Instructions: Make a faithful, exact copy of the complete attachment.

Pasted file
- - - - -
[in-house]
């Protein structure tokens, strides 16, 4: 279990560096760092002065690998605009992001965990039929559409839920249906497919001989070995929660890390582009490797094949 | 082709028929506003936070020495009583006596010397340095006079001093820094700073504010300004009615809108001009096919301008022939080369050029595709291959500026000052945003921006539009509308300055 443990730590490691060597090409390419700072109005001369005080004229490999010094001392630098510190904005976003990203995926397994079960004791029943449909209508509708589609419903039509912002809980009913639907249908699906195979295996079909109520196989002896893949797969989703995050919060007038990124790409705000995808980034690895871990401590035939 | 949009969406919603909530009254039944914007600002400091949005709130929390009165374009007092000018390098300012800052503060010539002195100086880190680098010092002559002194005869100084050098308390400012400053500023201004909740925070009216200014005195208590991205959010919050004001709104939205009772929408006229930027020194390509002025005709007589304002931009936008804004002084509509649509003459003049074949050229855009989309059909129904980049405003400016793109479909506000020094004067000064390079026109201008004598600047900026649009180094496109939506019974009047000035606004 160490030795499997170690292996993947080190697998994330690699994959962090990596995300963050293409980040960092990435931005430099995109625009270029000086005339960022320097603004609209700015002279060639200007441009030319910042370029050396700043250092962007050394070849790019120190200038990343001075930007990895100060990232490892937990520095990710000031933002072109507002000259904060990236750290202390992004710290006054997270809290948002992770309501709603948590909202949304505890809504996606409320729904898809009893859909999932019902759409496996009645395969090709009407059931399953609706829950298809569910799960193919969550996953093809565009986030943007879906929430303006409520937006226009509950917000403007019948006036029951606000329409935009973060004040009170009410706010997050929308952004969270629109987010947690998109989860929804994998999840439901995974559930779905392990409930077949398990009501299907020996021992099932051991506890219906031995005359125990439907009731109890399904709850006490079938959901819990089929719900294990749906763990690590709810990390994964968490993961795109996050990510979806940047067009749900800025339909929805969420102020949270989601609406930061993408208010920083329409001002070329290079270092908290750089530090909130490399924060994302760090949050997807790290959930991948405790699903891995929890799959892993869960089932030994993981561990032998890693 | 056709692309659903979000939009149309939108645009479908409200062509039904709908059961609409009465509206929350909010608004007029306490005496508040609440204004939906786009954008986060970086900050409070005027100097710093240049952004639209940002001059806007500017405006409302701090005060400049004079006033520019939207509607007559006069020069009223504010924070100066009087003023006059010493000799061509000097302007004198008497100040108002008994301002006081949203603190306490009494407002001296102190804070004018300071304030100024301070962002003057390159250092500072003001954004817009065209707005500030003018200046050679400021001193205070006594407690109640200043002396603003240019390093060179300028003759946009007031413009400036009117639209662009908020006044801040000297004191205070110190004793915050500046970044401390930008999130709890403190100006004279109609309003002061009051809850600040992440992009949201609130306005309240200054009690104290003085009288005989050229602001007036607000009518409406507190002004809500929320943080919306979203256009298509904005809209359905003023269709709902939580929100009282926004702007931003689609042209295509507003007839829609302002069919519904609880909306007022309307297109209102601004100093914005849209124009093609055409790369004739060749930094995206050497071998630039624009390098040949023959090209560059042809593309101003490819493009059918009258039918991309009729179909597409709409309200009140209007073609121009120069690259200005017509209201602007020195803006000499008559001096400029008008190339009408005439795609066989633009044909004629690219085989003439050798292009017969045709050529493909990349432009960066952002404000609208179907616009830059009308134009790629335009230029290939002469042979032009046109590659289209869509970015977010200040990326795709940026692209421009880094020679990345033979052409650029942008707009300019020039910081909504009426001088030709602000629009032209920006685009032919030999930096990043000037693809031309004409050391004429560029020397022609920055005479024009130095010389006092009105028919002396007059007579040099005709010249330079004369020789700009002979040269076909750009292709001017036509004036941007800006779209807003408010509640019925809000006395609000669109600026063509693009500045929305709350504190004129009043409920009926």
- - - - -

[in-house]
């Protein structure tokens, strides 16, 4: 279990560096760092002065690998605009992001965990039929559409839920249906497919001989070995929660890390582009490797094949 | 082709028929506003936070020495009583006596010397340095006079001093820094700073504010300004009615809108001009096919301008022939080369050029595709291959500026000052945003921006539009509308300055 443990730590490691060597090409390419700072109005001369005080004229490999010094001392630098510190904005976003990203995926397994079960004791029943449909209508509708589609419903039509912002809980009913639907249908699906195979295996079909109520196989002896893949797969989703995050919060007038990124790409705000995808980034690895871990401590035939 | 949009969406919603909530009254039944914007600002400091949005709130929390009165374009007092000018390098300012800052503060010539002195100086880190680098010092002559002194005869100084050098308390400012400053500023201004909740925070009216200014005195208590991205959010919050004001709104939205009772929408006229930027020194390509002025005709007589304002931009936008804004002084509509649509003459003049074949050229855009989309059909129904980049405003400016793109479909506000020094004067000064390079026109201008004598600047900026649009180094496109939506019974009047000035606004 160490030795499997170690292996993947080190697998994330690699994959962090990596995300963050293409980040960092990435931005430099995109625009270029000086005339960022320097603004609209700015002279060639200007441009030319910042370029050396700043250092962007050394070849790019120190200038990343001075930007990895100060990232490892937990520095990710000031933002072109507002000259904060990236750290202390992004710290006054997270809290948002992770309501709603948590909202949304505890809504996606409320729904898809009893859909999932019902759409496996009645395969090709009407059931399953609706829950298809569910799960193919969550996953093809565009986030943007879906929430303006409520937006226009509950917000403007019948006036029951606000329409935009973060004040009170009410706010997050929308952004969270629109987010947690998109989860929804994998999840439901995974559930779905392990409930077949398990009501299907020996021992099932051991506890219906031995005359125990439907009731109890399904709850006490079938959901819990089929719900294990749906763990690590709810990390994964968490993961795109996050990510979806940047067009749900800025339909929805969420102020949270989601609406930061993408208010920083329409001002070329290079270092908290750089530090909130490399924060994302760090949050997807790290959930991948405790699903891995929890799959892993869960089932030994993981561990032998890693 | 056709692309659903979000939009149309939108645009479908409200062509039904709908059961609409009465509206929350909010608004007029306490005496508040609440204004939906786009954008986060970086900050409070005027100097710093240049952004639209940002001059806007500017405006409302701090005060400049004079006033520019939207509607007559006069020069009223504010924070100066009087003023006059010493000799061509000097302007004198008497100040108002008994301002006081949203603190306490009494407002001296102190804070004018300071304030100024301070962002003057390159250092500072003001954004817009065209707005500030003018200046050679400021001193205070006594407690109640200043002396603003240019390093060179300028003759946009007031413009400036009117639209662009908020006044801040000297004191205070110190004793915050500046970044401390930008999130709890403190100006004279109609309003002061009051809850600040992440992009949201609130306005309240200054009690104290003085009288005989050229602001007036607000009518409406507190002004809500929320943080919306979203256009298509904005809209359905003023269709709902939580929100009282926004702007931003689609042209295509507003007839829609302002069919519904609880909306007022309307297109209102601004100093914005849209124009093609055409790369004739060749930094995206050497071998630039624009390098040949023959090209560059042809593309101003490819493009059918009258039918991309009729179909597409709409309200009140209007073609121009120069690259200005017509209201602007020195803006000499008559001096400029008008190339009408005439795609066989633009044909004629690219085989003439050798292009017969045709050529493909990349432009960066952002404000609208179907616009830059009308134009790629335009230029290939002469042979032009046109590659289209869509970015977010200040990326795709940026692209421009880094020679990345033979052409650029942008707009300019020039910081909504009426001088030709602000629009032209920006685009032919030999930096990043000037693809031309004409050391004429560029020397022609920055005479024009130095010389006092009105028919002396007059007579040099005709010249330079004369020789700009002979040269076909750009292709001017036509004036941007800006779209807003408010509640019925809000006395609000669109600026063509693009500045929305709350504190004129009043409920009926």